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Summer has begun at Matagamon Wilderness, where my friends are “bearing” up well. While I was there, I dropped off a fresh stack of books for the busy months ahead.
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Giant, immensely heavy relic abandoned along an old road

Day 49: Jaws on Churchill Lake to Sams on Long Lake (17.3 miles)

Today…the story in photos…

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Still thinking about that cornbread. Heidi promised to send me the recipe, which came from a famous chef in New Orleans. She came down this morning to watch me go and spotted a moose.
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All poised to run Chase Rapids, with my gear, feeling butterflies. I decided not to use the gear shuttle service. Josh, the ranger, released 1,000 cfs from the dam this morning, to bring the river to 2,000 cfs.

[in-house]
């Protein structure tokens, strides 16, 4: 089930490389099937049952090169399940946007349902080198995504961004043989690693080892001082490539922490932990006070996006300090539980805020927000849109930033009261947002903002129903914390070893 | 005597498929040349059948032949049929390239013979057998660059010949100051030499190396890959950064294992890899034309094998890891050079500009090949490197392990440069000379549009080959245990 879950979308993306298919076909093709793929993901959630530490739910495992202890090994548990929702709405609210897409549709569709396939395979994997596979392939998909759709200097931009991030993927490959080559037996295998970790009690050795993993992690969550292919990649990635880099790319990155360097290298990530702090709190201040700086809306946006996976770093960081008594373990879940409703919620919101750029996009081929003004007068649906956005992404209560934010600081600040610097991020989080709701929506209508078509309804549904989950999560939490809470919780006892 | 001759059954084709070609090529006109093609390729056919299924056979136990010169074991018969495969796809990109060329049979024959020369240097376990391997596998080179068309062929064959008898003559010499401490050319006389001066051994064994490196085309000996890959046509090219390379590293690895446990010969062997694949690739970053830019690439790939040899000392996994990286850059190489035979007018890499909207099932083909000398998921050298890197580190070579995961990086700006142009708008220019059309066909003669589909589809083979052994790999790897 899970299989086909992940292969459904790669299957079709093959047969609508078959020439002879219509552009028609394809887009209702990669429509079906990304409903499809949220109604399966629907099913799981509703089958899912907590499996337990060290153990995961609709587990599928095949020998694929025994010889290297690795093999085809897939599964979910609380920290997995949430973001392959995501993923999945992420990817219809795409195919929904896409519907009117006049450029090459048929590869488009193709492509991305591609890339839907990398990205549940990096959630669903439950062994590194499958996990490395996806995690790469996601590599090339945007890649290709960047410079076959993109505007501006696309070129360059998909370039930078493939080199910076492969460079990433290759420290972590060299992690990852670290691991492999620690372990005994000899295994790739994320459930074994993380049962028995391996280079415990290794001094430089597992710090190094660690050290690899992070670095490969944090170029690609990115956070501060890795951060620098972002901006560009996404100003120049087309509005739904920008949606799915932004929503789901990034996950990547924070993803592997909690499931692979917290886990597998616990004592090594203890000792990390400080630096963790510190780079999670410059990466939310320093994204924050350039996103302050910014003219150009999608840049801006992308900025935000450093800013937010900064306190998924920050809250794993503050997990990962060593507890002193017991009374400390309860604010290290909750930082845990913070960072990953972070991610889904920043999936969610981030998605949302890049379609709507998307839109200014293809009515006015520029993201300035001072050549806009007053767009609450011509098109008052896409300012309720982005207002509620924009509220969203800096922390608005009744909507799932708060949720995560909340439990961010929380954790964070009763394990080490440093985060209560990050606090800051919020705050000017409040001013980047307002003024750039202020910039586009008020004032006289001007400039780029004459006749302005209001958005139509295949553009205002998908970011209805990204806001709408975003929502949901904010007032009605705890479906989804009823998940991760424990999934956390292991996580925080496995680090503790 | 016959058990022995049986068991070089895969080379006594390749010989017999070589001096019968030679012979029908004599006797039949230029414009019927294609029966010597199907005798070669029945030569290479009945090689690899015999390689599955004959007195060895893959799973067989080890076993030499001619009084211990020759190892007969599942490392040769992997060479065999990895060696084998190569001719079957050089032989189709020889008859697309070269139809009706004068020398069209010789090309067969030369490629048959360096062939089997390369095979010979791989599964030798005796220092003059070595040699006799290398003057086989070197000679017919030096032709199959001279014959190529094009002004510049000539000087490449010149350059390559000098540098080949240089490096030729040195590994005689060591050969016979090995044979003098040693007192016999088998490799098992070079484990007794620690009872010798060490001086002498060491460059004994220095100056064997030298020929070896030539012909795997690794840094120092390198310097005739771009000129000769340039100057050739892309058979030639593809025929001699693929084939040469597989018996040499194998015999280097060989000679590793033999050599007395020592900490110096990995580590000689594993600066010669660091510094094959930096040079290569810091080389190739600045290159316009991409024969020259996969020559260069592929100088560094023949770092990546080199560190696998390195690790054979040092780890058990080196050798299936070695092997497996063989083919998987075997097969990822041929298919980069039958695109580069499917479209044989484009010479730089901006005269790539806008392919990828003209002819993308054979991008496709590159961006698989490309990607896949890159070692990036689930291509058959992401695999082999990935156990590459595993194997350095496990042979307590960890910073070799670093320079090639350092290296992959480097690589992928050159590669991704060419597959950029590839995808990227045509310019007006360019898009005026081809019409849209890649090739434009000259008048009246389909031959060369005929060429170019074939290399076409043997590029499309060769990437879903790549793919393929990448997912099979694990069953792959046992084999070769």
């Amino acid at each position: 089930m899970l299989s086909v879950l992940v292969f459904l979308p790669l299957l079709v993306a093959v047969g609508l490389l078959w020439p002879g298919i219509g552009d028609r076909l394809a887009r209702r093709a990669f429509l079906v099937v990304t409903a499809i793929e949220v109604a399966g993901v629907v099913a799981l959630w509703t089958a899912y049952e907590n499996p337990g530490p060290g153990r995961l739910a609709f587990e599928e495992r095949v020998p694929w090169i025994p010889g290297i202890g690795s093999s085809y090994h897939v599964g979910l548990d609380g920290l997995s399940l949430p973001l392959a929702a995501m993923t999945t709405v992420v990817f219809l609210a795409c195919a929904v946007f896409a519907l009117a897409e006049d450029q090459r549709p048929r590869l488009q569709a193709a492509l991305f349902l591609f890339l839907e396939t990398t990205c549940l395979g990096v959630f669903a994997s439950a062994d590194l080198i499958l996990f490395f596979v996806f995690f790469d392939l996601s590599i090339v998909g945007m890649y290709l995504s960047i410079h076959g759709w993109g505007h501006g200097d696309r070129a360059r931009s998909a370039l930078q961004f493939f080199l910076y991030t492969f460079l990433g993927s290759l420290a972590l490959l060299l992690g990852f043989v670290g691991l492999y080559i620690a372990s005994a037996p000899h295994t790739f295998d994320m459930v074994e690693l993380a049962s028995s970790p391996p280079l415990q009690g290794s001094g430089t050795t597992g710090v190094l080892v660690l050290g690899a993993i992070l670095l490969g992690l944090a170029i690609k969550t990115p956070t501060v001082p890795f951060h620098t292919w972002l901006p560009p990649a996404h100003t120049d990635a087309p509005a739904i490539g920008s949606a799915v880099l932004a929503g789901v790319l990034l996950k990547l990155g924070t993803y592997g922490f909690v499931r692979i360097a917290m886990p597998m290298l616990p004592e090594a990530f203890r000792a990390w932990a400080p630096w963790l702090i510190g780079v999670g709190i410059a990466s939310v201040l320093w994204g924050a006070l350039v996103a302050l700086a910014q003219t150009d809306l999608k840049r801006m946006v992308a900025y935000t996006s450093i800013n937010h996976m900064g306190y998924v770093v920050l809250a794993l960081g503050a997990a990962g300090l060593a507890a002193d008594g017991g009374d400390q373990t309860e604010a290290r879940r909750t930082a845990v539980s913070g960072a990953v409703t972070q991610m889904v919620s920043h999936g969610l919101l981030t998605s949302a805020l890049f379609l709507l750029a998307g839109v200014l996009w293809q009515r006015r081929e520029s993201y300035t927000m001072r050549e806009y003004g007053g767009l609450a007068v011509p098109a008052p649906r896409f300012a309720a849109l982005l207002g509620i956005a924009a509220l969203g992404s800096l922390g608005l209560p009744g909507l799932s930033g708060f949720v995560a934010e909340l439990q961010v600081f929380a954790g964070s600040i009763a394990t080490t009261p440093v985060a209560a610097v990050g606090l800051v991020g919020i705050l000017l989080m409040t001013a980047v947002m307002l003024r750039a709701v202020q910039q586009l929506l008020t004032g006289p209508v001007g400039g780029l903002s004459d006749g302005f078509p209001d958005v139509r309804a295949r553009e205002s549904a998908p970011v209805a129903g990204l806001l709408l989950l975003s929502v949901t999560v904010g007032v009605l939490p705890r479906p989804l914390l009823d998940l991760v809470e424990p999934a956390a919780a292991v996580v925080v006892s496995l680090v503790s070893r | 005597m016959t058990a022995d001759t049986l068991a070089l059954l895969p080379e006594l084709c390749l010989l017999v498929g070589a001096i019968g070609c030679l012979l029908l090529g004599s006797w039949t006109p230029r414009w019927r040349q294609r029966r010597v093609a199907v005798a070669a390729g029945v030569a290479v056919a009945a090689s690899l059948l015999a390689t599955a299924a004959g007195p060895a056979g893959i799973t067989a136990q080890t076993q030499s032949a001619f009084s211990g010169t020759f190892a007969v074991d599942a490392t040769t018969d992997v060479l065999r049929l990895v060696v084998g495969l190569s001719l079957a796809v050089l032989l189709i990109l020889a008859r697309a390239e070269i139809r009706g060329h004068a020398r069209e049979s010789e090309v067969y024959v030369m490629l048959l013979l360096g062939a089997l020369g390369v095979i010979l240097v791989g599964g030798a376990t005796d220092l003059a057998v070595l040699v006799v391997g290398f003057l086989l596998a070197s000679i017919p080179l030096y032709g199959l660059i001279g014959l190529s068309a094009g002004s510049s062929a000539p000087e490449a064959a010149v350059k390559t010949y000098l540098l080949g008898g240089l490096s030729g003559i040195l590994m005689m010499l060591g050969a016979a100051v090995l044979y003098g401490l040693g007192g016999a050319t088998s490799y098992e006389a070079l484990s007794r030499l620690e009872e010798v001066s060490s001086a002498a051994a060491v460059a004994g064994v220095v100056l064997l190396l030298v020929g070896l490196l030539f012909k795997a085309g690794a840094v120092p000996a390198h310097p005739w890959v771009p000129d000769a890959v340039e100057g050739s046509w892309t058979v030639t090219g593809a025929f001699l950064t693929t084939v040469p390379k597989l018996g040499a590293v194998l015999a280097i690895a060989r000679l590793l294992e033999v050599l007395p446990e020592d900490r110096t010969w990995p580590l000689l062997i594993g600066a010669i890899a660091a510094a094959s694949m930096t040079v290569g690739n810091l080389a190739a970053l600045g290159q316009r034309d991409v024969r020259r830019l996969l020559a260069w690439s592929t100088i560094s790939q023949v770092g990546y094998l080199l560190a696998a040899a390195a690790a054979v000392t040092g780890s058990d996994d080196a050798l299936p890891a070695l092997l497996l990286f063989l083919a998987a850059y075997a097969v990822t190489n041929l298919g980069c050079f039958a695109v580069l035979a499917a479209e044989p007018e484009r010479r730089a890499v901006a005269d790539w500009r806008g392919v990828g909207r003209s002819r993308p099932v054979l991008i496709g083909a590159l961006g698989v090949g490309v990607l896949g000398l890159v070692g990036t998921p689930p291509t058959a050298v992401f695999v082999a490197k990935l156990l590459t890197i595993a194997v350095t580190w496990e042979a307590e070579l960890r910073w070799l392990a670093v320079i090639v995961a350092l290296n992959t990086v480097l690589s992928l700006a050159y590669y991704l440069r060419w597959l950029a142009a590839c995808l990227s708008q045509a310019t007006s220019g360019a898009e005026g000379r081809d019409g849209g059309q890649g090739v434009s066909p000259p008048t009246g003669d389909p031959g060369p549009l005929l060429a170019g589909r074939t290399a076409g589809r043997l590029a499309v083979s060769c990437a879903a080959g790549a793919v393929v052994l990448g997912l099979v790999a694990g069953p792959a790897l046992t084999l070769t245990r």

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Looking back at the first rapids. I bailed five gallons of water from my boat after the first two, due to the size of the standing waves. From my journal: “My boat is forgiving and tough and brought me through quite confidently.”

PADDLER’S NOTE: The Saranac River in flood stage was much more powerful and the rapids on the Moose River trickier with less water than Chase Rapids.  I was glad I decided to keep my gear, which gave my boat the same feel that it has had for hundreds of miles.  The first mile of Chase Rapids has all of the Class II rapids, with a chance to catch your breath between each.

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Bank after bank of Joe Pye Weed lined the shores.
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Look who I met! NFCT interns Jared and Paul on their last day of work, finishing a stone staircase at Meadows. Paul spotted a moose and, earlier, I had seen a mother and calf on Heron Lake. My count is now 9 and theirs 45!